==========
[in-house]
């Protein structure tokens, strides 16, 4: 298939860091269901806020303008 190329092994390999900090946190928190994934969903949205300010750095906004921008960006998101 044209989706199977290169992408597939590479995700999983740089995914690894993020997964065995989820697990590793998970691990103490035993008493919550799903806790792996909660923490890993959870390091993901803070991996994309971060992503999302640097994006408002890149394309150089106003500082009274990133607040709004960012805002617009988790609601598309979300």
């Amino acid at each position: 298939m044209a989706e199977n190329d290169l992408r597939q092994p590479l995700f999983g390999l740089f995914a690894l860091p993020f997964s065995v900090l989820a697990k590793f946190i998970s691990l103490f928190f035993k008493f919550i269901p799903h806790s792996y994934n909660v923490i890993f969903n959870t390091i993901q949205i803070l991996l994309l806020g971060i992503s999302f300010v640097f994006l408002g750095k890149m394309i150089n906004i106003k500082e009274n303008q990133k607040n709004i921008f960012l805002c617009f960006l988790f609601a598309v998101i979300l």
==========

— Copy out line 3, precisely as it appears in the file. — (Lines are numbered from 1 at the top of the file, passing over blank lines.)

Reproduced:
């Amino acid at each position: 298939m044209a989706e199977n190329d290169l992408r597939q092994p590479l995700f999983g390999l740089f995914a690894l860091p993020f997964s065995v900090l989820a697990k590793f946190i998970s691990l103490f928190f035993k008493f919550i269901p799903h806790s792996y994934n909660v923490i890993f969903n959870t390091i993901q949205i803070l991996l994309l806020g971060i992503s999302f300010v640097f994006l408002g750095k890149m394309i150089n906004i106003k500082e009274n303008q990133k607040n709004i921008f960012l805002c617009f960006l988790f609601a598309v998101i979300l």